FAMILIES OF DIPLURA OF BRITISH COLUMBIA

by

R. A. Cannings and G. G. E. Scudder 
Copyright © 2006 - All rights reserved.

Extracted from the forthcoming publication The Insect Families of British Columbia.
Draft 2003.

Key to Families of Diplura

1. Cerci multisegmented, long and filiform (Fig. D1) ..........................Campodeidae

- Cerci 1-segmented, short and modified to form strongly sclerotized forceps (Fig. D2) ...........................................................................................................2

2. Labial palps present; with 4 pairs of thoracic spiracles......................... Japygidae

- Labial palps absent; with 2 pairs of thoracic spiracles...................... Parajapygidae

 

Description of Families

Family CAMPODEIDAE

Members of this family are small, delicate and white with slender flattened bodies, long conspicuous antennae, and long many segmented cerci that are longer than the antennae. The first abdominal segment lacks styli, and there are only three pairs of spiracles, all on the thorax.

There is at least one native species of Campodeidae. It is evidently a species of Campodea, and has been found damaging lettuce seedlings in the Queen Charlotte Islands.

Family JAPYGIDAE

Slender, fragile hexapods with labial palps present. The abdomen terminates in short, 1-segmented sclerotized forceps. The thorax bears four pairs of spiracles.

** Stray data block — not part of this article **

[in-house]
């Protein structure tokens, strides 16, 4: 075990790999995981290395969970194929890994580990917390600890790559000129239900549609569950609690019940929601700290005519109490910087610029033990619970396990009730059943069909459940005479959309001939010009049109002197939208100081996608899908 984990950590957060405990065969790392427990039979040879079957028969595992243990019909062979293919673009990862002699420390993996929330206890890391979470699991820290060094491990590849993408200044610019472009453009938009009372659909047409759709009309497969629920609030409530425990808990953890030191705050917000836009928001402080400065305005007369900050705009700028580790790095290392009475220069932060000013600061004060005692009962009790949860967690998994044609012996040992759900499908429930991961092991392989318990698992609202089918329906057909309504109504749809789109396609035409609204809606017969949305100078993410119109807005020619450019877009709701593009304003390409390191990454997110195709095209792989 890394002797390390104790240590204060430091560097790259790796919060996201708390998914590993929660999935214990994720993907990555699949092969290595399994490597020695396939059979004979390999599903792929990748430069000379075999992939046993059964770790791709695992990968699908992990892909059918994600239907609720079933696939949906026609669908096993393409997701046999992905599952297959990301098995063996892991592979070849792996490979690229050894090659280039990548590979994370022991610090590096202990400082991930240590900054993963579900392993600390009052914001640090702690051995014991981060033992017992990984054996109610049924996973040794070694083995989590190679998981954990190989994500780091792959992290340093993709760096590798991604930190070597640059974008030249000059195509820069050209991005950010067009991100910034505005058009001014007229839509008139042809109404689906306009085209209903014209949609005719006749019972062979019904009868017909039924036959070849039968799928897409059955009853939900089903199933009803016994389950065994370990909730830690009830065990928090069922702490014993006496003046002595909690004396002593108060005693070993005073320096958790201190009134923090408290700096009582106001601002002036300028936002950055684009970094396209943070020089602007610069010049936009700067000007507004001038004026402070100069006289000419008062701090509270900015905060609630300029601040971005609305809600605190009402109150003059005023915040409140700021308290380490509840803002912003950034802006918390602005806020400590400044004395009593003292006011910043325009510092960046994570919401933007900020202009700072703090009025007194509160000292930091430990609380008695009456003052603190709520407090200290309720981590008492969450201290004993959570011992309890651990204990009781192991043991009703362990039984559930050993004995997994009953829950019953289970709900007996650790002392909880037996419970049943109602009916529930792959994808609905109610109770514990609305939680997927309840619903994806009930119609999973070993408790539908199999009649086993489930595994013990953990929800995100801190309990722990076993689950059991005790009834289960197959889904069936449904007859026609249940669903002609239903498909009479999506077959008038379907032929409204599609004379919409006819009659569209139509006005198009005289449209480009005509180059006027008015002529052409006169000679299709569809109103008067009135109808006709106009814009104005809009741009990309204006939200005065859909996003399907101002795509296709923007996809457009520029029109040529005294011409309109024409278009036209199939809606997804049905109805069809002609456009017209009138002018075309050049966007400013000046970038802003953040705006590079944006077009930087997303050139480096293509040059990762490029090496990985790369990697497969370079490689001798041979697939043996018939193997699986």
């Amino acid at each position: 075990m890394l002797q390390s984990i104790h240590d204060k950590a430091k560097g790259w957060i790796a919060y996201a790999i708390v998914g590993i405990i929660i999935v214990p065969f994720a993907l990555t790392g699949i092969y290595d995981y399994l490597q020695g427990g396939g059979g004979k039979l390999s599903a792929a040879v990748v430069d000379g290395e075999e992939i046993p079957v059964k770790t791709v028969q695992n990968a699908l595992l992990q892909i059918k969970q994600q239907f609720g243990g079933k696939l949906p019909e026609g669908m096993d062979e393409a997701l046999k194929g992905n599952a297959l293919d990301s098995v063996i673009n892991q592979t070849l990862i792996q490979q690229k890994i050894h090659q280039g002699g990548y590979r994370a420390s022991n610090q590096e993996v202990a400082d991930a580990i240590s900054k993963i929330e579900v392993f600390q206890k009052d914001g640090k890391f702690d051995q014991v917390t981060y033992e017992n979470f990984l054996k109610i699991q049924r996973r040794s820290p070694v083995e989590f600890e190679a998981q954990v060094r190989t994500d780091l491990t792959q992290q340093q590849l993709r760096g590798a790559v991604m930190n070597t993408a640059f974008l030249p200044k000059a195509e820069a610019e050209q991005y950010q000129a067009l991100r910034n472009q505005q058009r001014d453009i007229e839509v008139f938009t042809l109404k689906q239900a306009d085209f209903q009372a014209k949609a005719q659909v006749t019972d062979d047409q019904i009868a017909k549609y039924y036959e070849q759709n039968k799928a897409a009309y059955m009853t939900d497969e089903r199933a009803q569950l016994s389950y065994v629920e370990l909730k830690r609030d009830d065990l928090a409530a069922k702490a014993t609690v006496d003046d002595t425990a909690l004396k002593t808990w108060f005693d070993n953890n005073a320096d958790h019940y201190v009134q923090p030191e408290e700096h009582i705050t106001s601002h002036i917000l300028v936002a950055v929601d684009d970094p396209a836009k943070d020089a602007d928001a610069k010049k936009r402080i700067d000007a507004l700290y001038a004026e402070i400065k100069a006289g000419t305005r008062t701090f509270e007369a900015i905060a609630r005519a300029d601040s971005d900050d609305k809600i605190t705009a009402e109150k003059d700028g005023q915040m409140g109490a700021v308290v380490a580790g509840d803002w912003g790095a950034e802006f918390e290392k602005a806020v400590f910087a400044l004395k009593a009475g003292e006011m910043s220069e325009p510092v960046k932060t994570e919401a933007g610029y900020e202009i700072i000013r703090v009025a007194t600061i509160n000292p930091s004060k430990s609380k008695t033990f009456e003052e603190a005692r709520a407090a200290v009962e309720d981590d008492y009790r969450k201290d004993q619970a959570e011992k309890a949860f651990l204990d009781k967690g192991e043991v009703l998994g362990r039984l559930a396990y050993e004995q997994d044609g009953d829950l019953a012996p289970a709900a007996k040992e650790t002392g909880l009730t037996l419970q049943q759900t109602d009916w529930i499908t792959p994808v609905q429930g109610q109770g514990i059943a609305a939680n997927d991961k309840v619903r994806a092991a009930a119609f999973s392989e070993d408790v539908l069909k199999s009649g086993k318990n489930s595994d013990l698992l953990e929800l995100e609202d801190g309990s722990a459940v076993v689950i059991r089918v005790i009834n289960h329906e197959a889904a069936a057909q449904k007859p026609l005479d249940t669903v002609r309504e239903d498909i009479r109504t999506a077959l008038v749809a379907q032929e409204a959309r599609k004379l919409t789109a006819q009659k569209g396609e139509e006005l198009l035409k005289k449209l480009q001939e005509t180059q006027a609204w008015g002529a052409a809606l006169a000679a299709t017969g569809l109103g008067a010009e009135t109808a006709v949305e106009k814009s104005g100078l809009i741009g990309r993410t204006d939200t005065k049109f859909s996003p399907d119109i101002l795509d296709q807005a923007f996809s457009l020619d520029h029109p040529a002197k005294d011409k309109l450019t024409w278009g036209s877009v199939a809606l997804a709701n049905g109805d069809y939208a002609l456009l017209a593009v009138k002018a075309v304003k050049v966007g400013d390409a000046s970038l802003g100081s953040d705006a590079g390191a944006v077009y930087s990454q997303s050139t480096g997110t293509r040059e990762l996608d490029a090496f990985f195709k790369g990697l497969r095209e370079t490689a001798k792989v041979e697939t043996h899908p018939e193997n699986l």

The species Evalljapyx hubbardi Cook (=sonoranus Silvestri) is reported from Victoria, and an undescribed species of Evalljapyx occurs on Galiano Island and the Queen Charlotte Islands.

Family PARAJAPYGIDAE

Small, slender, fragile hexapods lacking labial palps. The antennae are without trichobothria. The abdomen terminates in short, 1-segment sclerotized forceps with a glandular orifice on the proximal dorsal surface. The thorax bears two pairs of spiracles, and lateral subcoxae appendages are present in both sexes. The genus Parajapyx occurs in British Columbia, but the species in undetermined.


Please cite these pages as:

Author, date, page title. In:   Klinkenberg, Brian. (Editor) 2017. E-Fauna BC: Electronic Atlas of the Fauna of British Columbia [www.efauna.bc.ca]. Lab for Advanced Spatial Analysis, Department of Geography, University of British Columbia, Vancouver. [Date Accessed]

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